Some Simple Facts About Windows Firewalls

A firewall is a level one security barrier that consists of a combination of hardware and software that limits the exposure of a computer or computer network from unauthorized access and exposure to threats from the Internet in the form of crackers, viruses, worms, hackers and other malicious intent. A firewall is the most basic and important first step in layered security that can be taken by home and small business use computers.

Without a firewall protected computer once you go online and begin surfing the Internet all the things and more aforementioned are highly subject to happen. Unauthorized people or vicious software programs can cultivate your computer files gaining personal information, destroy files, install bad intentioned code stringers, hijack your computer to create problems to other computers or a network of computers and an endless supply of ill events that you could unfortunately discover too late or; might not even be aware of. So, it should go without saying, you need a firewall on your PC!

It is not the intent of American Industry Maintenance (AIM), LLC to support scare tactics but rather continue to be an advocate for consumer awareness. Thus it is important that you know if you already have a Windows Vista or Windows XP (Home or Professional) operating platform with service Pack 2 (SP2) installed on your computer, you have a firewall installed as a feature of these programs. If you have a different version of Windows (Millennium (ME), 2000, 98) you really do need to obtain a hardware or software firewall configuration from a distributor and get it installed before you again connect to the Internet.

If you are not certain what Windows operating platform your computer is running you can find out immediately by taking the following steps;

* Click Start, and than click Run.
* In the Run dialog box, type winver. Click OK.

Another dialog box will appear that announces the version of Windows software that is installed on your computer system. If you find that you have Windows Vista or Windows XP with the SP2 installed, you can reasonably assume (if you did not change settings) that the Windows firewall is on as it is set by default before leaving the factory.

It is not enough to know you have a firewall it has to be enabled in order to operate and take the security actions it was designed to do. Though you may think this is an inappropriate comment or simply common sense, the McAfee/NCSA Cyber Security Survey conducted in October 2007 found that only 73% of Americans thought they even had a firewall and of that percentage; only 64% actually had the firewall enabled. Thus the sad reality was that only 4% of Americans understood firewalls "completely" and more than 4 out of 10 Americans (44%) did not understand how a firewall works.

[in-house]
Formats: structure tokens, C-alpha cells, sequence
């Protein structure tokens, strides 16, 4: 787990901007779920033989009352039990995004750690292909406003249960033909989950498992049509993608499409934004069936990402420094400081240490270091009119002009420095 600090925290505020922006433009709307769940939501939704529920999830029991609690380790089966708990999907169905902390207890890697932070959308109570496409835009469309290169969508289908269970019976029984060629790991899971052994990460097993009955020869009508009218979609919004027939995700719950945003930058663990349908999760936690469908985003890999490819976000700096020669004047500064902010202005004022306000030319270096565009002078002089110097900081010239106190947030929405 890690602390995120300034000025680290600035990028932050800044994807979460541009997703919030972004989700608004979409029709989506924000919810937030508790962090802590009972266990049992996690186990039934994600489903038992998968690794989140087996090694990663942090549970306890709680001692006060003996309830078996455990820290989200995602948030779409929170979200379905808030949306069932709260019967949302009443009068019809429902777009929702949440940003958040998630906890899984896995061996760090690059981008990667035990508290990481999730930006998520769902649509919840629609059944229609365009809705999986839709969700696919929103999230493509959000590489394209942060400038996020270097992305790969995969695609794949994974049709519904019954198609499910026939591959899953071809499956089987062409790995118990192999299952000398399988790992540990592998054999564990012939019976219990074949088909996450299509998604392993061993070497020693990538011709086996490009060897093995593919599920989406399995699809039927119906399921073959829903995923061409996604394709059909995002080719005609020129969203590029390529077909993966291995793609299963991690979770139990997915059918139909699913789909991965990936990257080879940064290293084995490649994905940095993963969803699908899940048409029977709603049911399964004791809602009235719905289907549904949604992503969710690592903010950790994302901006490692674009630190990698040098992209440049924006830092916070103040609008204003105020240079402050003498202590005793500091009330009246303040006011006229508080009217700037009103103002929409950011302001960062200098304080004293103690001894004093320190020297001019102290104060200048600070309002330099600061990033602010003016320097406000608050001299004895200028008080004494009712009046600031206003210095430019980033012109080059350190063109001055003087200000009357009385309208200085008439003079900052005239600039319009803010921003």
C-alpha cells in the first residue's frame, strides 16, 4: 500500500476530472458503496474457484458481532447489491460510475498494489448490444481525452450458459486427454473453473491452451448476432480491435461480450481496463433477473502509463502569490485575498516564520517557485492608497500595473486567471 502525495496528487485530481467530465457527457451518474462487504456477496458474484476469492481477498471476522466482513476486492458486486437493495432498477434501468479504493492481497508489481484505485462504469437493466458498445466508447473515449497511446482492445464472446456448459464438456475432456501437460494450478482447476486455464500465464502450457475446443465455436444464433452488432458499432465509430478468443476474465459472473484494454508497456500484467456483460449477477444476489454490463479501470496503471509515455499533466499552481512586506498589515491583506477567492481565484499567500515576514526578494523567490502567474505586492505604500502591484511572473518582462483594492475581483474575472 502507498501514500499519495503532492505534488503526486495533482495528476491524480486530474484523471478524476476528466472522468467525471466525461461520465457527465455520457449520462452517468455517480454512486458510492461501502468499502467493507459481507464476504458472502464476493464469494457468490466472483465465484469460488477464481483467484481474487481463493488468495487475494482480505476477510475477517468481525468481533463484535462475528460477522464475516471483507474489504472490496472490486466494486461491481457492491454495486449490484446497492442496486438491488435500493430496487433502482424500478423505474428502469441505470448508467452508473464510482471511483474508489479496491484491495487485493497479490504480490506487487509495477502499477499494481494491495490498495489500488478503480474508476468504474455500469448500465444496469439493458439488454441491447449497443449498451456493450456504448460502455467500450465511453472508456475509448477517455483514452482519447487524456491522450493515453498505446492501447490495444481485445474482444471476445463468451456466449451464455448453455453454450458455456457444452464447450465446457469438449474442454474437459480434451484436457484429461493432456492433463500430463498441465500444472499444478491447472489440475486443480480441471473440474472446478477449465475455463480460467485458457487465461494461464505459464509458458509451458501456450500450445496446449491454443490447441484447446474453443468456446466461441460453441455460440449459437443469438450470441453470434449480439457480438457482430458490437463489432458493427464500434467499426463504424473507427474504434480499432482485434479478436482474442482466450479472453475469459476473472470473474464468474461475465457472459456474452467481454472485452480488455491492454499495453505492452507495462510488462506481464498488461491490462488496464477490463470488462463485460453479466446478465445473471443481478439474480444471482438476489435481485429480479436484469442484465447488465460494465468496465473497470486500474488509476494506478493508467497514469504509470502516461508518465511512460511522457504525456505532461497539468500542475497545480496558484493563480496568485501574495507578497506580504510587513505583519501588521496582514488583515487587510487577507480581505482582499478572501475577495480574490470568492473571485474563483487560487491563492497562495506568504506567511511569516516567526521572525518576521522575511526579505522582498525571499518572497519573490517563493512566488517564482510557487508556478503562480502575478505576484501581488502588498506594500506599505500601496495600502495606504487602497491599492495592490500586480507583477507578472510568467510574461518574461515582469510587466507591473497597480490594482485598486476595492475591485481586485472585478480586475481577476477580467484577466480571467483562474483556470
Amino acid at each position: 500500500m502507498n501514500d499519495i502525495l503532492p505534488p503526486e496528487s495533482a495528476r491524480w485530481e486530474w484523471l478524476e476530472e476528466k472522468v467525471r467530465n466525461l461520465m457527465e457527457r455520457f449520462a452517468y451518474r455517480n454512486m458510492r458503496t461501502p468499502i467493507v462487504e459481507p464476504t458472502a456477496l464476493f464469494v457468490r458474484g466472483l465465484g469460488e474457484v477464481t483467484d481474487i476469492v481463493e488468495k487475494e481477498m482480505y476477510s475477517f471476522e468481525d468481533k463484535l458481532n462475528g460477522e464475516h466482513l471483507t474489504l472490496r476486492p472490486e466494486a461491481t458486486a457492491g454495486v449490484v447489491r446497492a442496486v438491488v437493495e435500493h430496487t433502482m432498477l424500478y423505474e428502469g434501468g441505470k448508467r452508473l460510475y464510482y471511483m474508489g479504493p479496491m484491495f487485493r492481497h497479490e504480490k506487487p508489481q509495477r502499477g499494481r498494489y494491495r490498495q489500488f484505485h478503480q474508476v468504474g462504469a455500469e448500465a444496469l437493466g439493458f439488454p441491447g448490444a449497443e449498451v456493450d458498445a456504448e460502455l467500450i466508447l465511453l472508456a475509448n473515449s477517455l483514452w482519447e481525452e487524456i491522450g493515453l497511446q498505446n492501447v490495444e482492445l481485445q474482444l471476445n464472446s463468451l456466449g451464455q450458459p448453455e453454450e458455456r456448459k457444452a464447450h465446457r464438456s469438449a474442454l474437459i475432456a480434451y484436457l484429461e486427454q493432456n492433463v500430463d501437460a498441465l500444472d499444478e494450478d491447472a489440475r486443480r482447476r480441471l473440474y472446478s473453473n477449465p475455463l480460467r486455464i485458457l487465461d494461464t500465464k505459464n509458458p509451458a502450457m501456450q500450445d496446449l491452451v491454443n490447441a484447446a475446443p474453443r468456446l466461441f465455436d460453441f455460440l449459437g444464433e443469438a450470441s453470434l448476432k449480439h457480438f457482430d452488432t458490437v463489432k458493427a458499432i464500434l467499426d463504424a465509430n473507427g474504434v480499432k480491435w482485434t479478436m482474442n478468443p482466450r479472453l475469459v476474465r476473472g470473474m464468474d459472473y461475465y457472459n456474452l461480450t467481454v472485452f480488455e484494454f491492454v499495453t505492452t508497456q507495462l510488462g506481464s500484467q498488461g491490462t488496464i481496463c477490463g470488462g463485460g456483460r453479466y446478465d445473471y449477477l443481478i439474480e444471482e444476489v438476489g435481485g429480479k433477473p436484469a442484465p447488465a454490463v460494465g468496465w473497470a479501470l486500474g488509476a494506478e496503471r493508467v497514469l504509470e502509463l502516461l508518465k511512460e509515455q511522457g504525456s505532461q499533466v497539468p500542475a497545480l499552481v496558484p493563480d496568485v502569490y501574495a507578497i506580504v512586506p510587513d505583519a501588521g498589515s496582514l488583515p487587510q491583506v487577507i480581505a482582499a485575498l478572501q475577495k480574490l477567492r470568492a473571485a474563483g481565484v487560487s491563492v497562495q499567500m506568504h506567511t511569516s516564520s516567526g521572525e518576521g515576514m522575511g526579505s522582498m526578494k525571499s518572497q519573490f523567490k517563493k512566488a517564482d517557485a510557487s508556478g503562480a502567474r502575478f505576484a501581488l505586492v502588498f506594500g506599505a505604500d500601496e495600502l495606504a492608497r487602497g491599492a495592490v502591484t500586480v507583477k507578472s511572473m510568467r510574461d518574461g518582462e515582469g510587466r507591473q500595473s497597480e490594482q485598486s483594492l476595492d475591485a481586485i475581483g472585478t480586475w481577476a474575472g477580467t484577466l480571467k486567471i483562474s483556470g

If you have Windows Vista or Windows XP with SP2 installed and are not really certain if the firewall is enabled you can undertake the following steps to check things out;

1. Open the Windows Firewall by clicking the Start button, clicking Control Panel, clicking Security and finally, Windows Firewall.
2. Click Turn Windows Firewall on or off. If you are prompted for an administrator password or confirmation, type the password or provide confirmation. You should know, if you did not set up and administrator account, the default (factory setting) administrator account has the user name: Administrator and the password has not been set and should be left blank.
3. Click on (Recommended) and than click OK.

Now that you have your firewall installed or enabled, it is important that you remember this is a level one proactive security measure. A firewall is not a catchall preventative measure. A firewall will not prevent E-mail viruses such as a Trojan horse, which is a software trick that looks helpful but is ultimately benign and by design tricks you into opening and downloading them and receiving subsequent havoc. Other viruses, spyware, pop-up ads, spam and Phishing scams are not avoided by using a firewall. A firewall can help protect a PC on a wireless network; but cannot restrict access to the network itself. For safeguards, you should configure a wireless network that uses Wi-Fi Protected Access (WPA) with a network key or wired equivalent privacy (WEB)